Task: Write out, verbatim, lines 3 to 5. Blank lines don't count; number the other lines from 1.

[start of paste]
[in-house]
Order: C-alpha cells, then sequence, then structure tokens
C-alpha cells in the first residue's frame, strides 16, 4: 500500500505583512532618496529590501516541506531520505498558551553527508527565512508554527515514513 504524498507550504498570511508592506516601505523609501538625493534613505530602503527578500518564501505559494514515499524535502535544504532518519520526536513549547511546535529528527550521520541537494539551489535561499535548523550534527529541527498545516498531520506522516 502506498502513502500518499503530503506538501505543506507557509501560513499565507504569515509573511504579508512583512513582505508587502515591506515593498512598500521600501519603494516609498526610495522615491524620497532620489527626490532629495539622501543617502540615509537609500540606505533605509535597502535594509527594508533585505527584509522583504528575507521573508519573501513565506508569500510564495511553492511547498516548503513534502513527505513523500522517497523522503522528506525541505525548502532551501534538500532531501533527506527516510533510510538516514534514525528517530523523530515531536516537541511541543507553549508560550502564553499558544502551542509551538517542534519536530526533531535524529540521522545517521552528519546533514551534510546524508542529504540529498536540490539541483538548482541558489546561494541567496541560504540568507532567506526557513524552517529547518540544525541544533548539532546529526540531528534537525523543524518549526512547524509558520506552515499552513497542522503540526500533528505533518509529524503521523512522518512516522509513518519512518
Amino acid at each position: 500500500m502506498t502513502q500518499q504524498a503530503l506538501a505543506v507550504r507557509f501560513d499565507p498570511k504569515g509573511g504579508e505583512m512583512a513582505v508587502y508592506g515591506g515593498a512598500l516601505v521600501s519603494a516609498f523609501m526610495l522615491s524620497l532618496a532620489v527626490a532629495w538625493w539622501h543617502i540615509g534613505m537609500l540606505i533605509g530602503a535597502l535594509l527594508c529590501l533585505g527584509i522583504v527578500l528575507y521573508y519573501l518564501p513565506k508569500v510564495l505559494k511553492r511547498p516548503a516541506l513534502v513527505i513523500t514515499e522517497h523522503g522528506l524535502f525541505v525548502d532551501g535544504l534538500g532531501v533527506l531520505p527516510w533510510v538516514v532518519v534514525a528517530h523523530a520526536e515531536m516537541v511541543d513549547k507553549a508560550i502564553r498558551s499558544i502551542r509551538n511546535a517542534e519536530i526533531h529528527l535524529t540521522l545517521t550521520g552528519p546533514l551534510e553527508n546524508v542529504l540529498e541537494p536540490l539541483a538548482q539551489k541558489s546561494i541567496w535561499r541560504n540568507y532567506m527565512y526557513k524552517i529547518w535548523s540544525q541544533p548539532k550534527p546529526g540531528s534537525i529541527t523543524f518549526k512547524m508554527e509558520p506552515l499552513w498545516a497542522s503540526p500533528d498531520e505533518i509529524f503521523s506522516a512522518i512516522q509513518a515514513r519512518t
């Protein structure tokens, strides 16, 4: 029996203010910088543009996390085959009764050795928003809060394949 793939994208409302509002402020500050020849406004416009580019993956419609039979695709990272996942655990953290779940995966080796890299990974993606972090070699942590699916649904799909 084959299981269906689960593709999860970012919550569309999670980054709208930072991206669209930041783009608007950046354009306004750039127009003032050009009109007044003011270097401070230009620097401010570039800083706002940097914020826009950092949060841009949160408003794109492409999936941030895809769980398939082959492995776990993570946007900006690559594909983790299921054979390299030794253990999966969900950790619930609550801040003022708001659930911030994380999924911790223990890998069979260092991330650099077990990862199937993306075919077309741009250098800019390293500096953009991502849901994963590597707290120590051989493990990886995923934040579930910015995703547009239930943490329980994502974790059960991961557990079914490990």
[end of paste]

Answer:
C-alpha cells in the first residue's frame, strides 16, 4: 500500500505583512532618496529590501516541506531520505498558551553527508527565512508554527515514513 504524498507550504498570511508592506516601505523609501538625493534613505530602503527578500518564501505559494514515499524535502535544504532518519520526536513549547511546535529528527550521520541537494539551489535561499535548523550534527529541527498545516498531520506522516 502506498502513502500518499503530503506538501505543506507557509501560513499565507504569515509573511504579508512583512513582505508587502515591506515593498512598500521600501519603494516609498526610495522615491524620497532620489527626490532629495539622501543617502540615509537609500540606505533605509535597502535594509527594508533585505527584509522583504528575507521573508519573501513565506508569500510564495511553492511547498516548503513534502513527505513523500522517497523522503522528506525541505525548502532551501534538500532531501533527506527516510533510510538516514534514525528517530523523530515531536516537541511541543507553549508560550502564553499558544502551542509551538517542534519536530526533531535524529540521522545517521552528519546533514551534510546524508542529504540529498536540490539541483538548482541558489546561494541567496541560504540568507532567506526557513524552517529547518540544525541544533548539532546529526540531528534537525523543524518549526512547524509558520506552515499552513497542522503540526500533528505533518509529524503521523512522518512516522509513518519512518
Amino acid at each position: 500500500m502506498t502513502q500518499q504524498a503530503l506538501a505543506v507550504r507557509f501560513d499565507p498570511k504569515g509573511g504579508e505583512m512583512a513582505v508587502y508592506g515591506g515593498a512598500l516601505v521600501s519603494a516609498f523609501m526610495l522615491s524620497l532618496a532620489v527626490a532629495w538625493w539622501h543617502i540615509g534613505m537609500l540606505i533605509g530602503a535597502l535594509l527594508c529590501l533585505g527584509i522583504v527578500l528575507y521573508y519573501l518564501p513565506k508569500v510564495l505559494k511553492r511547498p516548503a516541506l513534502v513527505i513523500t514515499e522517497h523522503g522528506l524535502f525541505v525548502d532551501g535544504l534538500g532531501v533527506l531520505p527516510w533510510v538516514v532518519v534514525a528517530h523523530a520526536e515531536m516537541v511541543d513549547k507553549a508560550i502564553r498558551s499558544i502551542r509551538n511546535a517542534e519536530i526533531h529528527l535524529t540521522l545517521t550521520g552528519p546533514l551534510e553527508n546524508v542529504l540529498e541537494p536540490l539541483a538548482q539551489k541558489s546561494i541567496w535561499r541560504n540568507y532567506m527565512y526557513k524552517i529547518w535548523s540544525q541544533p548539532k550534527p546529526g540531528s534537525i529541527t523543524f518549526k512547524m508554527e509558520p506552515l499552513w498545516a497542522s503540526p500533528d498531520e505533518i509529524f503521523s506522516a512522518i512516522q509513518a515514513r519512518t
């Protein structure tokens, strides 16, 4: 029996203010910088543009996390085959009764050795928003809060394949 793939994208409302509002402020500050020849406004416009580019993956419609039979695709990272996942655990953290779940995966080796890299990974993606972090070699942590699916649904799909 084959299981269906689960593709999860970012919550569309999670980054709208930072991206669209930041783009608007950046354009306004750039127009003032050009009109007044003011270097401070230009620097401010570039800083706002940097914020826009950092949060841009949160408003794109492409999936941030895809769980398939082959492995776990993570946007900006690559594909983790299921054979390299030794253990999966969900950790619930609550801040003022708001659930911030994380999924911790223990890998069979260092991330650099077990990862199937993306075919077309741009250098800019390293500096953009991502849901994963590597707290120590051989493990990886995923934040579930910015995703547009239930943490329980994502974790059960991961557990079914490990």